You may think you know what a “link in bio” is, but no two links are created equal.
If you’ve ever watched an artist on social media, the phrase “link in bio” means something. Several social media platforms prevent artists from adding links to posts, so musicians hoping to empower their audience often have to rely on a single link found on their profile screen.
Knowing where to send your fans is tricky business. You can direct them to Spotify, but what if they prefer Apple Music? You can insist that they use Instagram, but they might not even have an account. Maybe Facebook would be… Okay, we won’t pretend that Facebook is a good solution either.
The competition for the “link in bio” title has gotten tougher in recent years. Several companies now offer multilink tools, such as LinkTree or Koji, while some still prefer to choose a single destination.
Whichever option you choose, there are several key elements to implementing the “link in bio” that can mean the difference between selling tickets and gaining followers. Both are good, but one is more desirable than the other.
Your “link in bio” must:
- Transmit your musical brand
- Drive people to your website
- Help fans find songs and videos quickly
- Capturing audience interest, thereby serving as the start of the sales funnel
- Impress people in the industry
In many ways, your “link in bio” destination will serve as a quasi-EPK for those unfamiliar with your work. With a personalized background and menu system, you’ll need to succinctly express your brand, news, goals, and upcoming tour dates. You need to give people everything they need without feeling overwhelmed. It’s easier than it looks! Just make sure your landing page includes these key elements:
1. Link to your website or newsletter
We write a lot about build on borrowed land. If people follow the “link in bio” prompt, they probably want to know more about your music. Direct them to a place where they can directly access you and your latest news.
2. Links to your music
No one said this list would be free of obvious information. Potential fans want quick and easy access to your music, so be sure to include links to all major streaming services. Mentioning Spotify and Apple Music should be considered the bare minimum! There are millions of potential fans on Amazon Music, Tidal, and Deezer, not to mention other services.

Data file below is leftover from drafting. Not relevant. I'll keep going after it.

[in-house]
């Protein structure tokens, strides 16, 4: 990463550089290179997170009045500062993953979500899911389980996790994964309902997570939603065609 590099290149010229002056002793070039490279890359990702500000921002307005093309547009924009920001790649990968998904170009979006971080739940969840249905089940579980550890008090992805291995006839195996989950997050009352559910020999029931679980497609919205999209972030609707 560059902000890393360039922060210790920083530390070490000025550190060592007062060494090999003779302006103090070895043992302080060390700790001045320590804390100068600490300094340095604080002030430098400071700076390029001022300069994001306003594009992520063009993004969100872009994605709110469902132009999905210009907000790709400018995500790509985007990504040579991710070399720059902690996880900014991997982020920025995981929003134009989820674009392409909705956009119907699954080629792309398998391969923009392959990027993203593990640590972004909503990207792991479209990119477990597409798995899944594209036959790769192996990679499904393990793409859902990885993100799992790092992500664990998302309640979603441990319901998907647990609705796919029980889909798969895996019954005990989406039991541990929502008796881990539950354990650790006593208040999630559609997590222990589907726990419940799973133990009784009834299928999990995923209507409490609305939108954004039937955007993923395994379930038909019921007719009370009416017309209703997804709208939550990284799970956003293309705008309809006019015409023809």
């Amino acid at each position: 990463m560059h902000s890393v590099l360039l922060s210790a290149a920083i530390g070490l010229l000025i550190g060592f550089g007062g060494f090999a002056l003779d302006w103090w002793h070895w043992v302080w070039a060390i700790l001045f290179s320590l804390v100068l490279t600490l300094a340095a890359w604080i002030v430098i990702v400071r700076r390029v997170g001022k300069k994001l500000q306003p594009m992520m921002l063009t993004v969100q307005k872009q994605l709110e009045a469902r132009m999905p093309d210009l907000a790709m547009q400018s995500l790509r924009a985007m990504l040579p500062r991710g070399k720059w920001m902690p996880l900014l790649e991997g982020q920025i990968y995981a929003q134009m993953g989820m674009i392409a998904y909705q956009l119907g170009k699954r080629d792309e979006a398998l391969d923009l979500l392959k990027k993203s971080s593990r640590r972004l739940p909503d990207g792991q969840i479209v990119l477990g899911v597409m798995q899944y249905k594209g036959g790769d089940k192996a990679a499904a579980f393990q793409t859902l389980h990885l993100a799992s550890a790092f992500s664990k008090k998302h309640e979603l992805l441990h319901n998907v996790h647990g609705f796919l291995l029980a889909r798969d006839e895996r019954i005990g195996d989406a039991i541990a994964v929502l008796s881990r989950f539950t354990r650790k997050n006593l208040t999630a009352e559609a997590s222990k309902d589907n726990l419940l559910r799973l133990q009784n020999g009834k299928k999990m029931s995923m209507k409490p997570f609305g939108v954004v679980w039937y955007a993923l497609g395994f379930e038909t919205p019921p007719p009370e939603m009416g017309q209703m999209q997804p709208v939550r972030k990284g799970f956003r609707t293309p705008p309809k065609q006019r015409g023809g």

3. Recent press articles
Positive media coverage can go a long way in earning you gigs and future coverage. Be sure to include links to any recent features or reviews of your work. Swap this link with other stories as new features go live.
4. Social media
Here is one area where you can be selective. You probably have a lot of social media accounts, but if we’re being honest, do your fans all need them? Do you need all? Select the apps you use the most and include them here. Don’t bother with anything you update less than three times a week.
5. Tour Dates
Tours are expensive and it can be difficult to find good tour listings. Simplify the process for fans new and old by adding a direct link to your most recent tour itinerary.
6. Merchandise store
Merchandise sales make up a good portion of most artists’ annual income. Make it easier for your fans to find your latest product by including a link on your landing page.
7. Contact details
Not everyone who visits your “link in bio” landing page will be a potential fan. Some may be potential business partners, so you need to make sure your contact details are easy to find.
James Shotwell is Director of Customer Engagement at Haulix and host of the company’s podcast, Inside Music. He is also a known speaker for promoting careers in the entertainment industry, as well as an entertainment journalist with over a decade of experience. His signatures include Rolling Stone, Alternative Press, Substream Magazine, Nu Sound and Under The Gun Review, among other popular outlets.